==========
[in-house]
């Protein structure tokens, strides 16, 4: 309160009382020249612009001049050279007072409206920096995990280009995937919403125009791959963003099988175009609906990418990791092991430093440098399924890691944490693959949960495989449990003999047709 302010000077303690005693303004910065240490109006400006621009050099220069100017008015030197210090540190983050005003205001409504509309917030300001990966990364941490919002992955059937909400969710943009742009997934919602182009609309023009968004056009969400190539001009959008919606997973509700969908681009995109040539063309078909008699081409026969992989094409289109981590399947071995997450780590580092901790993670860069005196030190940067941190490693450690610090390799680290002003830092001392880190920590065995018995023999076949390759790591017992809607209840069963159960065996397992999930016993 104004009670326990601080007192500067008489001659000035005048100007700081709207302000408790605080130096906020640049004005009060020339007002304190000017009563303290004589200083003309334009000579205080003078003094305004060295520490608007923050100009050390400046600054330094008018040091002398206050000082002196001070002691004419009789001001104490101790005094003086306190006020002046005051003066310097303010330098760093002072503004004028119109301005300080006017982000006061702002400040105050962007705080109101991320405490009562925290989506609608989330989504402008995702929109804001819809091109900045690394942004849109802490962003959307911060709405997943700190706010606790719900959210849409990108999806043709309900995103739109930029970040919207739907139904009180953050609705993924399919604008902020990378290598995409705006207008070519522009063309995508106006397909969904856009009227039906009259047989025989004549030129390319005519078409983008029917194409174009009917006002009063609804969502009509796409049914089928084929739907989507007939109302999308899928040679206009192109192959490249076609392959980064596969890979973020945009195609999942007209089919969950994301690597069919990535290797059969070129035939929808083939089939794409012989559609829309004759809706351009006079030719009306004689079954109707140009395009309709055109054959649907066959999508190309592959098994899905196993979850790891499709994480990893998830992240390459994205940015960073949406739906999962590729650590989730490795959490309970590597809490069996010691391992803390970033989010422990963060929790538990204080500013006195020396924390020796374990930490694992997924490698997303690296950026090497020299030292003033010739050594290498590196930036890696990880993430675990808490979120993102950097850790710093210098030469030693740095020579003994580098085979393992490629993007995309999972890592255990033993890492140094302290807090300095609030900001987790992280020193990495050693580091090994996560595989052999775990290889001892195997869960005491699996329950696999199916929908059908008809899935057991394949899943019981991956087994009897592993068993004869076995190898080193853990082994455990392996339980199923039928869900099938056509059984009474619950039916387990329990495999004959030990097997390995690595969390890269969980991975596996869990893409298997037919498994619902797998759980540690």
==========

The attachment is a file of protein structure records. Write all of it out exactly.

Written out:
[in-house]
């Protein structure tokens, strides 16, 4: 309160009382020249612009001049050279007072409206920096995990280009995937919403125009791959963003099988175009609906990418990791092991430093440098399924890691944490693959949960495989449990003999047709 302010000077303690005693303004910065240490109006400006621009050099220069100017008015030197210090540190983050005003205001409504509309917030300001990966990364941490919002992955059937909400969710943009742009997934919602182009609309023009968004056009969400190539001009959008919606997973509700969908681009995109040539063309078909008699081409026969992989094409289109981590399947071995997450780590580092901790993670860069005196030190940067941190490693450690610090390799680290002003830092001392880190920590065995018995023999076949390759790591017992809607209840069963159960065996397992999930016993 104004009670326990601080007192500067008489001659000035005048100007700081709207302000408790605080130096906020640049004005009060020339007002304190000017009563303290004589200083003309334009000579205080003078003094305004060295520490608007923050100009050390400046600054330094008018040091002398206050000082002196001070002691004419009789001001104490101790005094003086306190006020002046005051003066310097303010330098760093002072503004004028119109301005300080006017982000006061702002400040105050962007705080109101991320405490009562925290989506609608989330989504402008995702929109804001819809091109900045690394942004849109802490962003959307911060709405997943700190706010606790719900959210849409990108999806043709309900995103739109930029970040919207739907139904009180953050609705993924399919604008902020990378290598995409705006207008070519522009063309995508106006397909969904856009009227039906009259047989025989004549030129390319005519078409983008029917194409174009009917006002009063609804969502009509796409049914089928084929739907989507007939109302999308899928040679206009192109192959490249076609392959980064596969890979973020945009195609999942007209089919969950994301690597069919990535290797059969070129035939929808083939089939794409012989559609829309004759809706351009006079030719009306004689079954109707140009395009309709055109054959649907066959999508190309592959098994899905196993979850790891499709994480990893998830992240390459994205940015960073949406739906999962590729650590989730490795959490309970590597809490069996010691391992803390970033989010422990963060929790538990204080500013006195020396924390020796374990930490694992997924490698997303690296950026090497020299030292003033010739050594290498590196930036890696990880993430675990808490979120993102950097850790710093210098030469030693740095020579003994580098085979393992490629993007995309999972890592255990033993890492140094302290807090300095609030900001987790992280020193990495050693580091090994996560595989052999775990290889001892195997869960005491699996329950696999199916929908059908008809899935057991394949899943019981991956087994009897592993068993004869076995190898080193853990082994455990392996339980199923039928869900099938056509059984009474619950039916387990329990495999004959030990097997390995690595969390890269969980991975596996869990893409298997037919498994619902797998759980540690």